We began Whitman and the Civil War at the end, with Whitman’s extended and literal “death sentence,” a summing and a summoning of the hundreds of thousands who died in America’s Civil War. Now we go back before the war, to Whitman’s 1855 poem “Song of Myself,” a poem that celebrates an expansive, absorptive, unified self—a person and a nation that can contain contradictions and still remain united. The Civil War would explode this dream of unity-in-diversity, and Whitman would spend the rest of his life dealing with the shattering aftereffects of what he thought of as the “War to Preserve the Union.”
It is instructive, then, to return to “Song of Myself,” where we discover that years before the Civil War, he was already cataloging the dead from America’s earlier wars. In Sections 33 through 36 of the poem, Whitman confronts and absorbs the Revolutionary War and the Mexican War, the two wars that at the time loomed largest in Whitman’s imagination and in his own experience (he lived for three months in New Orleans just as the Mexican War ended, and he talked to many returning soldiers). Toward the end of his long catalog in Section 33, death and suffering and pain begin to take over, as the soul of the speaker of “Song of Myself” enters into the torture felt by those suffering and near death: “Agonies are one of my changes of garments,” the poet says: “I do not ask the wounded person how he feels, I myself become the wounded person.” This section of “Song,” which began with such a buoyant embrace of the ever-changing world, ends with the stuttered beginnings of dark narratives of death, pain, and loss. And Whitman’s “I” absorbs the hatred and factionalism of war.
War is by definition about division. What one side in a war calls aggression and hatred and evil, of course, the other side sees as justice and valor and heroism: one side’s “massacre” is the other side’s just response to what it sees as its enemy’s brutality. The inescapable reality of war is that “young men” (and, increasingly, women) on both sides are maimed and murdered, and that their sacred bodies—the sensory apparatus of living souls—are reduced to ash.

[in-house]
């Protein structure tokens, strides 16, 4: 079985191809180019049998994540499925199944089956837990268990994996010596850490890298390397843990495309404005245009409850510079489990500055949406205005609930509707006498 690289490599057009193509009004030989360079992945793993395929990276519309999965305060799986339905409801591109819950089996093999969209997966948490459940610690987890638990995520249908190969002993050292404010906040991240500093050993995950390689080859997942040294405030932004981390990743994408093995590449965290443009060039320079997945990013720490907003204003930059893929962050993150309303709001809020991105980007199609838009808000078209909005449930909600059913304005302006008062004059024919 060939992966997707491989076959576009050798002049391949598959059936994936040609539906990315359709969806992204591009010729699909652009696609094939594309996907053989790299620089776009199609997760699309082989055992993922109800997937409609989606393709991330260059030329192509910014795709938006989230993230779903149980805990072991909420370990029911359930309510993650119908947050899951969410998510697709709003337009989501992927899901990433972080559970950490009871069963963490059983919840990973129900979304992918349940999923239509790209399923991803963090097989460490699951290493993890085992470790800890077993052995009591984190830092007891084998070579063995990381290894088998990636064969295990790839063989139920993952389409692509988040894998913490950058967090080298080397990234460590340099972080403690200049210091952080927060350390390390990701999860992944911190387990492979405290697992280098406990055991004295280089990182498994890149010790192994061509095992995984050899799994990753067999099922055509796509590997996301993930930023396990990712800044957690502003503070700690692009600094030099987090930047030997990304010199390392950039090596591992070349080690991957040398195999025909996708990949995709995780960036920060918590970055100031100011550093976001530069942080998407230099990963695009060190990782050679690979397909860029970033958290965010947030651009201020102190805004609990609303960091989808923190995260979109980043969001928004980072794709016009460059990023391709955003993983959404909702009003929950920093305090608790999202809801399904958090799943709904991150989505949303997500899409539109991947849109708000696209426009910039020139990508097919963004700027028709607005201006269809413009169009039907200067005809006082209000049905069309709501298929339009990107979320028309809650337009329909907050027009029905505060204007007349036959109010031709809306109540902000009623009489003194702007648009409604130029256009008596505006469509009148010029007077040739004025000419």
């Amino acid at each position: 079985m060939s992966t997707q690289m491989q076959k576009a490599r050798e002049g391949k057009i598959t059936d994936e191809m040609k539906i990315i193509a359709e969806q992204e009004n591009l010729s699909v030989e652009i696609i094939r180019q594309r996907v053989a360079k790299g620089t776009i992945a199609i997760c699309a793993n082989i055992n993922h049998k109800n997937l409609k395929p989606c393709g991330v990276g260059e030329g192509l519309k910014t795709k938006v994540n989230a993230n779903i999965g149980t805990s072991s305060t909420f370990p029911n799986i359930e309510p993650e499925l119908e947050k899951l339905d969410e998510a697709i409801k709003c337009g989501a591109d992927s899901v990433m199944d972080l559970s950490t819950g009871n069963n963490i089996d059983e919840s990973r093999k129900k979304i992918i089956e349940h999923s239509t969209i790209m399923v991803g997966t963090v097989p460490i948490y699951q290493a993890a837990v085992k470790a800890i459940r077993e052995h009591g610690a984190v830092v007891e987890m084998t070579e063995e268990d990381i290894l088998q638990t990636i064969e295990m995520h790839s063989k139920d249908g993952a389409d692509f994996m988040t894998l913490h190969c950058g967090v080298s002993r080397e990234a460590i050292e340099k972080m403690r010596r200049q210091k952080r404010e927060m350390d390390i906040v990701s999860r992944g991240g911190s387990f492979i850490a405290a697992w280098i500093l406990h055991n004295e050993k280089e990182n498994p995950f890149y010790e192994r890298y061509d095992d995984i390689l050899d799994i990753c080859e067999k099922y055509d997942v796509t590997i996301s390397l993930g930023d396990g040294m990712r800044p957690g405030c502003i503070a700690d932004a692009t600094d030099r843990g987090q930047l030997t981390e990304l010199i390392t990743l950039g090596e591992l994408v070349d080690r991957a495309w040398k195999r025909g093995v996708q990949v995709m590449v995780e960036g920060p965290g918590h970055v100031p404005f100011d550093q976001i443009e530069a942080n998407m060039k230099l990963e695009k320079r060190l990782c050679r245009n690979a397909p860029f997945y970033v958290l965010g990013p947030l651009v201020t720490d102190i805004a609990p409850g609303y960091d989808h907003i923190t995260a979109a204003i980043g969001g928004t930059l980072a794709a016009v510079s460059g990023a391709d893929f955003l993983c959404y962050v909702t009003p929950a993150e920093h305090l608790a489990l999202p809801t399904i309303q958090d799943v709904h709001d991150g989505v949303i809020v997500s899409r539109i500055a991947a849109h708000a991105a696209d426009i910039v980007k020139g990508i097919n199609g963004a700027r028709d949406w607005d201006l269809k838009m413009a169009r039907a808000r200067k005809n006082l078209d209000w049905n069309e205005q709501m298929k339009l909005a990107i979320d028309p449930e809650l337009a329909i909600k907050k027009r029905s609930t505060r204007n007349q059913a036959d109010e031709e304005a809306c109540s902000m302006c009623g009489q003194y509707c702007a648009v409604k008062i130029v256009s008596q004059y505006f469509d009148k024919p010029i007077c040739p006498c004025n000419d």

Section 34 is a historical recollection of a mass death in one of the battles over Texas independence that led to the Mexican War. The emphasis here is not on the winners and losers, but on physical loss, the loss of physicality itself, as war takes its inevitable toll on the bodies of those who have been convinced or coerced to fight. In Sections 35 and 36, the narratives of war continue, now telling of the Revolutionary War sea battle off the British coast between John Paul Jones’s Bon Homme Richard and the British ship Serapis: both the British and the Americans lost over half their crews in the battle. The story Whitman tells of the “old-time sea-fight” turns darker and darker. It is night; the ship is sinking; “formless stacks of bodies” are all around, as is the gore of the battle itself—“dabs of flesh upon the masts and spars.” Again, the emphasis is not on victory, but on the awful bloody aftermath of battle. There’s a corpse of a child who served in the ship’s cabin and the corpse of a beautiful old sailor. At the end, amid the “delicate sniffs of sea-breeze,” there are the ominous sounds of “the hiss of the surgeon’s knife” and “the gnawing teeth of his saw” as the grisly work of amputation occurs.
A few years after “Song of Myself” was first published, the Civil War would become the war of amputation, with tens of thousands of soldiers returning home without arms or legs, and Whitman would reflect upon how war was after all primarily an attack upon the living body. Even those who survived often did so without the means of moving freely in the world or without the means to create, write, paint, make things. Amputation had the effect of cutting off the soul’s access to the world by taking away the body’s means of moving and expressing the soul. This section ends by looking unflinchingly at the “swash of falling blood” and listening to the screams and the groans as the amputations of the Revolutionary War prefigure those of the Civil War.